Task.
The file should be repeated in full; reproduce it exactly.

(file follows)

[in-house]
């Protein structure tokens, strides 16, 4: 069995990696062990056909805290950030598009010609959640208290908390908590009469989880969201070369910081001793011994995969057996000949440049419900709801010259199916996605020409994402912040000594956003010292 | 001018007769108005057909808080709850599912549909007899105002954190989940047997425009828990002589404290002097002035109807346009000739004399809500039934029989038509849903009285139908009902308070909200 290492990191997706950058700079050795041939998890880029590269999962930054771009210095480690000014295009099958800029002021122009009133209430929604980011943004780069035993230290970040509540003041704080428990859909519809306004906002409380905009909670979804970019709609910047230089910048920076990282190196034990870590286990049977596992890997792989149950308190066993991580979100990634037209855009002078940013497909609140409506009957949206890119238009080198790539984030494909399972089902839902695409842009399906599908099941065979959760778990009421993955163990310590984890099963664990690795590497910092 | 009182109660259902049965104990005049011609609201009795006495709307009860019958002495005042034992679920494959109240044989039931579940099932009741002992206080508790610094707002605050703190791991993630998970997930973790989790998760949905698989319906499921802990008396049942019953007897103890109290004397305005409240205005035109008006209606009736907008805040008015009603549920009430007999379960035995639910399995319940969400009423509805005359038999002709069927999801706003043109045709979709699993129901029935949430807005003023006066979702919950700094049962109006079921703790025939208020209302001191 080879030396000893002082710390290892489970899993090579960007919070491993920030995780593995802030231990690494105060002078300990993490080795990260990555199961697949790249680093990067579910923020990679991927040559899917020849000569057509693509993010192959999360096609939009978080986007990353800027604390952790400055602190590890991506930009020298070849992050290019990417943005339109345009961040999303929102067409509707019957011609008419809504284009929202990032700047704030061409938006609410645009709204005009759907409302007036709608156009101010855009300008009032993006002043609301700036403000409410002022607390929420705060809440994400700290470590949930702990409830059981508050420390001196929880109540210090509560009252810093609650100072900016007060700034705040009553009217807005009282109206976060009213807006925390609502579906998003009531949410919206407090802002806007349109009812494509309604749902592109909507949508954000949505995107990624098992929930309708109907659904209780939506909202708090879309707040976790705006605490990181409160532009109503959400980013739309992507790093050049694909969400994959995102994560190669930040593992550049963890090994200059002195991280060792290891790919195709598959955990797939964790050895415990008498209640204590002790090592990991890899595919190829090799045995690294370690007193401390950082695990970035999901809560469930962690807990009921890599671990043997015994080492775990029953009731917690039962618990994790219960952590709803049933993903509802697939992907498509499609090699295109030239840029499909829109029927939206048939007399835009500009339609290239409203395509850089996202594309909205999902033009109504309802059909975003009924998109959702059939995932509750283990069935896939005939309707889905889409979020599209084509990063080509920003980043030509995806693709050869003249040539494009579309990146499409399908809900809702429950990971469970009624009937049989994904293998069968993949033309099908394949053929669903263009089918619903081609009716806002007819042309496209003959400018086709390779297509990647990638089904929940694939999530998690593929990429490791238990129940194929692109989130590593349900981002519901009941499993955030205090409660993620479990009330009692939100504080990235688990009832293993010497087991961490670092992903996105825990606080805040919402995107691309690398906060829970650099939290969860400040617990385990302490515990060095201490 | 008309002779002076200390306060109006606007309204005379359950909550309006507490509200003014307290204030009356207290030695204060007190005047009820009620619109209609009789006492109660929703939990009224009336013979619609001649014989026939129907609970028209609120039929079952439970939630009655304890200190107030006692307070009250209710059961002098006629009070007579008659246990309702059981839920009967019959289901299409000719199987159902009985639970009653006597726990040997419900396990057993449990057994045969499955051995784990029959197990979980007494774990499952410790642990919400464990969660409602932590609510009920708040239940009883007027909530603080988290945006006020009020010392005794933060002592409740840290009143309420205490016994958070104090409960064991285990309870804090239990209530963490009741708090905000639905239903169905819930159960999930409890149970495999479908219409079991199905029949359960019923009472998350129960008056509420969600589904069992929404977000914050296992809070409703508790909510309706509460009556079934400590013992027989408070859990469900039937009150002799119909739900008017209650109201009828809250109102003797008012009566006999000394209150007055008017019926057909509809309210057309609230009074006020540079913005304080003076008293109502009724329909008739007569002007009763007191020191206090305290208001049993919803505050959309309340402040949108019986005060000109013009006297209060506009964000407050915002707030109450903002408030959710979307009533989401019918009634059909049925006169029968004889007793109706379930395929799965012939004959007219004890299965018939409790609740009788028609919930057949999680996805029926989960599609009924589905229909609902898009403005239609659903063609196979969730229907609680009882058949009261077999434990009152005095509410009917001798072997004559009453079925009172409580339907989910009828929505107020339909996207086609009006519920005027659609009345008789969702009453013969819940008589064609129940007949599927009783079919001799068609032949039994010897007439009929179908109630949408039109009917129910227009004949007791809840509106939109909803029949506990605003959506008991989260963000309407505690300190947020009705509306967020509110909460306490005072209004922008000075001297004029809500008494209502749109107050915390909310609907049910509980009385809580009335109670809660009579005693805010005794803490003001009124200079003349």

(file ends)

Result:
[in-house]
């Protein structure tokens, strides 16, 4: 069995990696062990056909805290950030598009010609959640208290908390908590009469989880969201070369910081001793011994995969057996000949440049419900709801010259199916996605020409994402912040000594956003010292 | 001018007769108005057909808080709850599912549909007899105002954190989940047997425009828990002589404290002097002035109807346009000739004399809500039934029989038509849903009285139908009902308070909200 290492990191997706950058700079050795041939998890880029590269999962930054771009210095480690000014295009099958800029002021122009009133209430929604980011943004780069035993230290970040509540003041704080428990859909519809306004906002409380905009909670979804970019709609910047230089910048920076990282190196034990870590286990049977596992890997792989149950308190066993991580979100990634037209855009002078940013497909609140409506009957949206890119238009080198790539984030494909399972089902839902695409842009399906599908099941065979959760778990009421993955163990310590984890099963664990690795590497910092 | 009182109660259902049965104990005049011609609201009795006495709307009860019958002495005042034992679920494959109240044989039931579940099932009741002992206080508790610094707002605050703190791991993630998970997930973790989790998760949905698989319906499921802990008396049942019953007897103890109290004397305005409240205005035109008006209606009736907008805040008015009603549920009430007999379960035995639910399995319940969400009423509805005359038999002709069927999801706003043109045709979709699993129901029935949430807005003023006066979702919950700094049962109006079921703790025939208020209302001191 080879030396000893002082710390290892489970899993090579960007919070491993920030995780593995802030231990690494105060002078300990993490080795990260990555199961697949790249680093990067579910923020990679991927040559899917020849000569057509693509993010192959999360096609939009978080986007990353800027604390952790400055602190590890991506930009020298070849992050290019990417943005339109345009961040999303929102067409509707019957011609008419809504284009929202990032700047704030061409938006609410645009709204005009759907409302007036709608156009101010855009300008009032993006002043609301700036403000409410002022607390929420705060809440994400700290470590949930702990409830059981508050420390001196929880109540210090509560009252810093609650100072900016007060700034705040009553009217807005009282109206976060009213807006925390609502579906998003009531949410919206407090802002806007349109009812494509309604749902592109909507949508954000949505995107990624098992929930309708109907659904209780939506909202708090879309707040976790705006605490990181409160532009109503959400980013739309992507790093050049694909969400994959995102994560190669930040593992550049963890090994200059002195991280060792290891790919195709598959955990797939964790050895415990008498209640204590002790090592990991890899595919190829090799045995690294370690007193401390950082695990970035999901809560469930962690807990009921890599671990043997015994080492775990029953009731917690039962618990994790219960952590709803049933993903509802697939992907498509499609090699295109030239840029499909829109029927939206048939007399835009500009339609290239409203395509850089996202594309909205999902033009109504309802059909975003009924998109959702059939995932509750283990069935896939005939309707889905889409979020599209084509990063080509920003980043030509995806693709050869003249040539494009579309990146499409399908809900809702429950990971469970009624009937049989994904293998069968993949033309099908394949053929669903263009089918619903081609009716806002007819042309496209003959400018086709390779297509990647990638089904929940694939999530998690593929990429490791238990129940194929692109989130590593349900981002519901009941499993955030205090409660993620479990009330009692939100504080990235688990009832293993010497087991961490670092992903996105825990606080805040919402995107691309690398906060829970650099939290969860400040617990385990302490515990060095201490 | 008309002779002076200390306060109006606007309204005379359950909550309006507490509200003014307290204030009356207290030695204060007190005047009820009620619109209609009789006492109660929703939990009224009336013979619609001649014989026939129907609970028209609120039929079952439970939630009655304890200190107030006692307070009250209710059961002098006629009070007579008659246990309702059981839920009967019959289901299409000719199987159902009985639970009653006597726990040997419900396990057993449990057994045969499955051995784990029959197990979980007494774990499952410790642990919400464990969660409602932590609510009920708040239940009883007027909530603080988290945006006020009020010392005794933060002592409740840290009143309420205490016994958070104090409960064991285990309870804090239990209530963490009741708090905000639905239903169905819930159960999930409890149970495999479908219409079991199905029949359960019923009472998350129960008056509420969600589904069992929404977000914050296992809070409703508790909510309706509460009556079934400590013992027989408070859990469900039937009150002799119909739900008017209650109201009828809250109102003797008012009566006999000394209150007055008017019926057909509809309210057309609230009074006020540079913005304080003076008293109502009724329909008739007569002007009763007191020191206090305290208001049993919803505050959309309340402040949108019986005060000109013009006297209060506009964000407050915002707030109450903002408030959710979307009533989401019918009634059909049925006169029968004889007793109706379930395929799965012939004959007219004890299965018939409790609740009788028609919930057949999680996805029926989960599609009924589905229909609902898009403005239609659903063609196979969730229907609680009882058949009261077999434990009152005095509410009917001798072997004559009453079925009172409580339907989910009828929505107020339909996207086609009006519920005027659609009345008789969702009453013969819940008589064609129940007949599927009783079919001799068609032949039994010897007439009929179908109630949408039109009917129910227009004949007791809840509106939109909803029949506990605003959506008991989260963000309407505690300190947020009705509306967020509110909460306490005072209004922008000075001297004029809500008494209502749109107050915390909310609907049910509980009385809580009335109670809660009579005693805010005794803490003001009124200079003349």